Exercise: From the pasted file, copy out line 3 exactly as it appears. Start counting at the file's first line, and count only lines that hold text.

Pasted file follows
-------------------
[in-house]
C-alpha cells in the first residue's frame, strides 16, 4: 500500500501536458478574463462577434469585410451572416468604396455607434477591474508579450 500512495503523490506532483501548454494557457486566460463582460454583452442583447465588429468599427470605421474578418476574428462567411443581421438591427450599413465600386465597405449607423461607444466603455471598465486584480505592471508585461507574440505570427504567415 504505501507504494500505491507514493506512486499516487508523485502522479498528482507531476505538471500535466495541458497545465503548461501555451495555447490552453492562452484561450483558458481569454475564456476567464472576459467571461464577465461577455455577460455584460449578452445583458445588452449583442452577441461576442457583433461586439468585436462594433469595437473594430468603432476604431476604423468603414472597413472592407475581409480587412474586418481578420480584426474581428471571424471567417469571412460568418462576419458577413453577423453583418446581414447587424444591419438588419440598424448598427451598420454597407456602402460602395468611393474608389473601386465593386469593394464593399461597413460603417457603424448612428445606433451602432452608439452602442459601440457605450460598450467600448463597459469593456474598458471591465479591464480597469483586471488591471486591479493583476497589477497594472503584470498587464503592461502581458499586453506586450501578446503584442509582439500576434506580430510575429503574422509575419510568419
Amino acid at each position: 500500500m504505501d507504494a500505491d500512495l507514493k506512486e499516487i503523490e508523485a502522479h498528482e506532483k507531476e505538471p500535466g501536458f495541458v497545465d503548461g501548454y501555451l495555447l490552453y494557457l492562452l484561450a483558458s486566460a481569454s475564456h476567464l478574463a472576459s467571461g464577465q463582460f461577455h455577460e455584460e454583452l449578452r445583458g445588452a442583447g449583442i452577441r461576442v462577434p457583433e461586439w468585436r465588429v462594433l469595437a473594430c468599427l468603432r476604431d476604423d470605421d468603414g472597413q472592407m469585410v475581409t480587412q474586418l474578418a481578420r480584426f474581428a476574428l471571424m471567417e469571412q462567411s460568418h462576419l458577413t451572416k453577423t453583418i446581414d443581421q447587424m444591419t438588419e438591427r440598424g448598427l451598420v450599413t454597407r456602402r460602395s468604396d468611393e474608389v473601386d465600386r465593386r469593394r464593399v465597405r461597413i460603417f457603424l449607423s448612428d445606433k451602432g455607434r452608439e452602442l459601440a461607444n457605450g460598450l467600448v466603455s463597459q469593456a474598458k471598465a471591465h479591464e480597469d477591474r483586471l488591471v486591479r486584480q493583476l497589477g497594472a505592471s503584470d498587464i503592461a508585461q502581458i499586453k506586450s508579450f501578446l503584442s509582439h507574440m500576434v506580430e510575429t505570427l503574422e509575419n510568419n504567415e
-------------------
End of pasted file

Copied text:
Amino acid at each position: 500500500m504505501d507504494a500505491d500512495l507514493k506512486e499516487i503523490e508523485a502522479h498528482e506532483k507531476e505538471p500535466g501536458f495541458v497545465d503548461g501548454y501555451l495555447l490552453y494557457l492562452l484561450a483558458s486566460a481569454s475564456h476567464l478574463a472576459s467571461g464577465q463582460f461577455h455577460e455584460e454583452l449578452r445583458g445588452a442583447g449583442i452577441r461576442v462577434p457583433e461586439w468585436r465588429v462594433l469595437a473594430c468599427l468603432r476604431d476604423d470605421d468603414g472597413q472592407m469585410v475581409t480587412q474586418l474578418a481578420r480584426f474581428a476574428l471571424m471567417e469571412q462567411s460568418h462576419l458577413t451572416k453577423t453583418i446581414d443581421q447587424m444591419t438588419e438591427r440598424g448598427l451598420v450599413t454597407r456602402r460602395s468604396d468611393e474608389v473601386d465600386r465593386r469593394r464593399v465597405r461597413i460603417f457603424l449607423s448612428d445606433k451602432g455607434r452608439e452602442l459601440a461607444n457605450g460598450l467600448v466603455s463597459q469593456a474598458k471598465a471591465h479591464e480597469d477591474r483586471l488591471v486591479r486584480q493583476l497589477g497594472a505592471s503584470d498587464i503592461a508585461q502581458i499586453k506586450s508579450f501578446l503584442s509582439h507574440m500576434v506580430e510575429t505570427l503574422e509575419n510568419n504567415e